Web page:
Cells At The Edge
In the tiny Wall Streets of our cells, proteins engage in a brisk electron trade. Some sell, becoming oxidized, and some buy, becoming reduced.
Research has indicated that balancing this market is critical; too much oxidation has been linked to age-related diseases including cancer, Alzheimer’s, Parkinson’s and diabetes.
It would make sense, then, that cells need a buffer to help stabilize oxidation. For more than 50 years, scientific literature has avowed that the buffer is a substance called glutathione.
A new study from Harvard Medical School just turned that dogma on its head.
Based on studies of the microscopic worm Caenorhabditis elegans, the team reported in Nature Communications that glutathione is actually the opposite of a buffer: It serves as a highly sensitive dial that can turn up or turn down oxidation based on the inputs it receives. Rather than stabilizing cost, the glutathione system adjusts the price of electrons based on subtle fluctuations in the market.
“Instead of being in a comfortable buffer zone, cells are right at the knife’s edge,” said Javier Apfeld, HMS instructor in systems biology and co-senior author of the paper. “This was really unexpected.”
After digesting their surprising discovery, the authors went a step further and argued that cells may not need an oxidation buffer at all.
“Protein oxidation has been considered a type of damage to be avoided. Our results suggest that protein oxidation is instead a system of information flow,” said Catalina Romero, research fellow in systems biology at HMS and first author of the paper. “Rather than repairing damage, glutathione may be communicating change.”
What may be happening in diseases of dysregulated oxidation, the authors proposed, is that glutathione relays miniscule changes too loudly. “It’s yelling things that wouldn’t normally be audible in the cell,” Romero said.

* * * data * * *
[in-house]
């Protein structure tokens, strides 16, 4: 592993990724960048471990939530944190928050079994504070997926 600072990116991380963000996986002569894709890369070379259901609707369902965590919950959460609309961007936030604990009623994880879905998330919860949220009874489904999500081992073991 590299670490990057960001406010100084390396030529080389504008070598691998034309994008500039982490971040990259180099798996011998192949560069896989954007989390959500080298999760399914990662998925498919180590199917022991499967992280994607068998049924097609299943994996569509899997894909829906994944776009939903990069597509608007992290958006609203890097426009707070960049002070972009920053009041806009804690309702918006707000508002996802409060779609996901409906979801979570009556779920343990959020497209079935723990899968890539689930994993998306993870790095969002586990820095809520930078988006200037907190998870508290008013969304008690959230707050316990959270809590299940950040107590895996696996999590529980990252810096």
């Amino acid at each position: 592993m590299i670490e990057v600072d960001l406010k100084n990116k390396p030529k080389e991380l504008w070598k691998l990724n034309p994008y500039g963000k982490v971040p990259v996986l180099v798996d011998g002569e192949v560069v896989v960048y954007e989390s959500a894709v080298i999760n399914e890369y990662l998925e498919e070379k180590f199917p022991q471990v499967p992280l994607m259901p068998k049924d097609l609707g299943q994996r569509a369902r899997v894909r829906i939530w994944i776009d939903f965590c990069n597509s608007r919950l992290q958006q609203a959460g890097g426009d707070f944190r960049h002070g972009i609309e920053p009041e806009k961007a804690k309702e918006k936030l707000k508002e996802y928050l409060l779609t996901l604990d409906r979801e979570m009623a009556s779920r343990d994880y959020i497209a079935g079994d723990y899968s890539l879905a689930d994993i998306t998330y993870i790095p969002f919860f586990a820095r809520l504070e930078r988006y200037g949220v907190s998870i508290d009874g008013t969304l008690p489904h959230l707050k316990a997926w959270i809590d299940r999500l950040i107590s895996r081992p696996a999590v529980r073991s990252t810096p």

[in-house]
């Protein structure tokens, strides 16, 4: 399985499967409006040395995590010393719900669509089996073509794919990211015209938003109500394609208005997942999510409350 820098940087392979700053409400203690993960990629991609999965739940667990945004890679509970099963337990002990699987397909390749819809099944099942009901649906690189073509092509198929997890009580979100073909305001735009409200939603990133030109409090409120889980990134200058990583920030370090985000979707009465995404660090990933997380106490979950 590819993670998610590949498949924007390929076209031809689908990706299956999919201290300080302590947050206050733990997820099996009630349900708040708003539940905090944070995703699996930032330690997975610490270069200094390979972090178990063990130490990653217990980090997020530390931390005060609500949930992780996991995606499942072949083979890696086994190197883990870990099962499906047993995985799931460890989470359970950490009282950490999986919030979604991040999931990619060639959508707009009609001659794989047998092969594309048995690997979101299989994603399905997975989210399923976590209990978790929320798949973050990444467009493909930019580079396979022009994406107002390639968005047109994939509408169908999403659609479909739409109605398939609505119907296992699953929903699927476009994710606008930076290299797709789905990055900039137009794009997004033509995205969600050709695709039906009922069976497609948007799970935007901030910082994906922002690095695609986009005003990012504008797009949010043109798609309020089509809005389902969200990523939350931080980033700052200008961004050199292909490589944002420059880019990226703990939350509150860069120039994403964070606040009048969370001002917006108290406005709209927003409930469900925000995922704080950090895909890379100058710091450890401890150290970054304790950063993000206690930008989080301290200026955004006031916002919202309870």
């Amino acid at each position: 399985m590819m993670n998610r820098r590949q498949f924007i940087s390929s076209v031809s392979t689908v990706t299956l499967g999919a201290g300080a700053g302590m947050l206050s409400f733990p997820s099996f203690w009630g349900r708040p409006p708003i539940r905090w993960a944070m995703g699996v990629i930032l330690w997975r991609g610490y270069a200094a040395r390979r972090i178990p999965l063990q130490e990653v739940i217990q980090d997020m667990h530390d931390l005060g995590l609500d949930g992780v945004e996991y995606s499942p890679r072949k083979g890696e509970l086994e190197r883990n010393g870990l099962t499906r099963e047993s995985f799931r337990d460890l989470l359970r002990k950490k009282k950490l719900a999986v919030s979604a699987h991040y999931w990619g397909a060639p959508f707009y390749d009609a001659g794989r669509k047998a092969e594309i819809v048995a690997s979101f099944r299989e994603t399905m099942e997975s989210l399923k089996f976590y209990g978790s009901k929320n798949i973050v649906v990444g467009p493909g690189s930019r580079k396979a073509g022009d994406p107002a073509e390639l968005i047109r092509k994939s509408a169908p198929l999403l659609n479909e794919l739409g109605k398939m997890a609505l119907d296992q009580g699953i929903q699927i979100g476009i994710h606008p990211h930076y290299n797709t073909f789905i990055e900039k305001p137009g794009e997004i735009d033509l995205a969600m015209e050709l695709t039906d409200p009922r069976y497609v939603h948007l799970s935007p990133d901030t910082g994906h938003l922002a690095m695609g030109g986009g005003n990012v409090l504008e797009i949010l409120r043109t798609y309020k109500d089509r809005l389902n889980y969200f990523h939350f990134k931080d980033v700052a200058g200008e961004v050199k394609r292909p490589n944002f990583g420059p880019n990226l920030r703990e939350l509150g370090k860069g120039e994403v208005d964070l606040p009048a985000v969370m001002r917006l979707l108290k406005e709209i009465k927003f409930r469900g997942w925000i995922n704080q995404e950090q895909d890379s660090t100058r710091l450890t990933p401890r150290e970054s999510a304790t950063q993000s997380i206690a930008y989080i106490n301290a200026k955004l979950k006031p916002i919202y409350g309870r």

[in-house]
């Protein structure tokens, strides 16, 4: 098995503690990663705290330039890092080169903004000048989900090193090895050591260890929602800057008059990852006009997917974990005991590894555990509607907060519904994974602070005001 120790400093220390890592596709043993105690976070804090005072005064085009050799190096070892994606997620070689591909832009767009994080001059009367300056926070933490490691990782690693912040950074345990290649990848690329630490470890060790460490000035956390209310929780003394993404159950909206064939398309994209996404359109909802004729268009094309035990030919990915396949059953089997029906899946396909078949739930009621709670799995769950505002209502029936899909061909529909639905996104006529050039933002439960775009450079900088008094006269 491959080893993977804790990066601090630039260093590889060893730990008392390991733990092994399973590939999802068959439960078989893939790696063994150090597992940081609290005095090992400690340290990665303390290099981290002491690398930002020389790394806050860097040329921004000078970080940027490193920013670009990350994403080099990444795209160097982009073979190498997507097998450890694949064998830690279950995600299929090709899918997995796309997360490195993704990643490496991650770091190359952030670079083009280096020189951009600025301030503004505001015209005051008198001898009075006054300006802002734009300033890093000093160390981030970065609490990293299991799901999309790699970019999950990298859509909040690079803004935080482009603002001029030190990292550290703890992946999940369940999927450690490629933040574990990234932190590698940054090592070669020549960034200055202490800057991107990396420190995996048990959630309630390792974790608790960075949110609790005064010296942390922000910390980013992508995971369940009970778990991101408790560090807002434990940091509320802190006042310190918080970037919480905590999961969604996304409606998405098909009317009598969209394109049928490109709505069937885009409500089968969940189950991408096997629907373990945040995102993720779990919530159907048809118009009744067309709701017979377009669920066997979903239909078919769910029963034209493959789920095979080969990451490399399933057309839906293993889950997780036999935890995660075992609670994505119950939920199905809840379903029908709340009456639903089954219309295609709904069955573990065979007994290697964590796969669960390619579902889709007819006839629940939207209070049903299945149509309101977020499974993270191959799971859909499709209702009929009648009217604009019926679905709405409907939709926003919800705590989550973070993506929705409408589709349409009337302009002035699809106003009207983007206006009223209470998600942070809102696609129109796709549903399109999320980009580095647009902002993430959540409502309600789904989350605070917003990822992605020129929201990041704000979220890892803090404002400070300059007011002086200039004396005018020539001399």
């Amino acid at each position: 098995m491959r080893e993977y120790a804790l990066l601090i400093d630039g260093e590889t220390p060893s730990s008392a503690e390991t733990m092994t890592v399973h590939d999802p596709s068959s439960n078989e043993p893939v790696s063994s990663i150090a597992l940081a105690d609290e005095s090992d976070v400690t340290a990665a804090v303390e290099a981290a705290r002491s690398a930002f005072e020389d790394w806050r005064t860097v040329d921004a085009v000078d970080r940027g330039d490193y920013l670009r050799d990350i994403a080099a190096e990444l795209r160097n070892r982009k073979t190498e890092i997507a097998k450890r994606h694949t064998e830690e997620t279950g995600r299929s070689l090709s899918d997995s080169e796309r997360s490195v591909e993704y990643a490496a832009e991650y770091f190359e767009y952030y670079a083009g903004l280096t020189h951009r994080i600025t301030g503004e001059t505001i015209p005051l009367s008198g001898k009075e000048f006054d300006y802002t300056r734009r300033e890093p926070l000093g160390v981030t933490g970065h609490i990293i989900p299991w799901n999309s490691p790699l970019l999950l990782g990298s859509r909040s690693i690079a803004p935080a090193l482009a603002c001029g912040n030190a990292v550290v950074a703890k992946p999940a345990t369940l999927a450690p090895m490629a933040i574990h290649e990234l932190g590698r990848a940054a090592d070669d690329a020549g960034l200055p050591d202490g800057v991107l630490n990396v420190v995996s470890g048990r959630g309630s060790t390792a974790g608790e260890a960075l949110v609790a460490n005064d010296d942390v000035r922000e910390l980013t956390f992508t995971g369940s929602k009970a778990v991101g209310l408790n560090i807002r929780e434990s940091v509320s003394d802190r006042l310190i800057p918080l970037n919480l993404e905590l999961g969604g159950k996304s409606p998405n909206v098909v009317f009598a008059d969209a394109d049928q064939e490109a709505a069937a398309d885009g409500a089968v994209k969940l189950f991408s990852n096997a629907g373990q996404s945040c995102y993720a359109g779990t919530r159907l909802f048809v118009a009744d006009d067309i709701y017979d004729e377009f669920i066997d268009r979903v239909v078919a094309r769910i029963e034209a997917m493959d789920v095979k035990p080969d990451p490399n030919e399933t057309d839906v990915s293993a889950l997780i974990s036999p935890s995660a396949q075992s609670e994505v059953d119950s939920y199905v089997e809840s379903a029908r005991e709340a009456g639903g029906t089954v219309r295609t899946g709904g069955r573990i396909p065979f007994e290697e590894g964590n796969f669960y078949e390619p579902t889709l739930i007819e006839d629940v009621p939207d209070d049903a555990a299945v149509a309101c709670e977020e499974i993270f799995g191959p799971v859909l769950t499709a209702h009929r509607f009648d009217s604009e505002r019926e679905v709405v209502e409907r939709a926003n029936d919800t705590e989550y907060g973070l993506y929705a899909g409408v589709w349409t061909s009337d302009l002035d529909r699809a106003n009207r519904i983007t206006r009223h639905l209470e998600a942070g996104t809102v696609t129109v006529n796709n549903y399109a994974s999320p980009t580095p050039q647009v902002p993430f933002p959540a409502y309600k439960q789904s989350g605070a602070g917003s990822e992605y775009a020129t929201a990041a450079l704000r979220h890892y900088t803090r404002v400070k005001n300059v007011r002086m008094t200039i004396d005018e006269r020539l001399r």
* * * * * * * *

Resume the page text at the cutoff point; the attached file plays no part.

This study “provides a framework to reinterpret decades of data” about glutathione, said Apfeld. “It helped us open our eyes. In retrospect, this role for glutathione is obvious.”
“This is very thought-provoking science that may necessitate revisiting the perspective offered in some textbooks,” said Walter Fontana, HMS professor of systems biology and co-senior author of the paper.
The findings could have ramifications for the study and treatment of oxidation in age-related diseases and even the use of antioxidant supplements.
Until recently, researchers didn’t have tools to examine glutathione’s role in regulating oxidation in multicellular creatures. The team, which also included HMS instructor in systems biology Debora Marks, was able to conduct its experiments because of new fluorescent sensor technology that made it possible to measure protein oxidation with “delightful” spatial and temporal resolution in individual live organisms.
They found that oxidation varied widely from worm to worm and even between and within tissues in individual worms. Now they’re investigating how such spatial patterns might correlate with aging.
Although the study was based on C. elegans, the team believes the findings will be relevant for human biology since the worms share the same glutathione system as organisms from bacteria to humans.
“We’re just beginning to understand when you want to be oxidized and when you want to be reduced, and which proteins are doing the work,” said Apfeld. “We’ve just learned one important rule about how this system works.”
The study was supported in part by grant R01 AG034994 from the National Institutes of Health and by a project grant from the Paul F. Glenn Laboratories for the Biological Mechanisms of Aging at Harvard Medical School.
This article was originally published by Harvard Medical School on Oct. 15, 2014.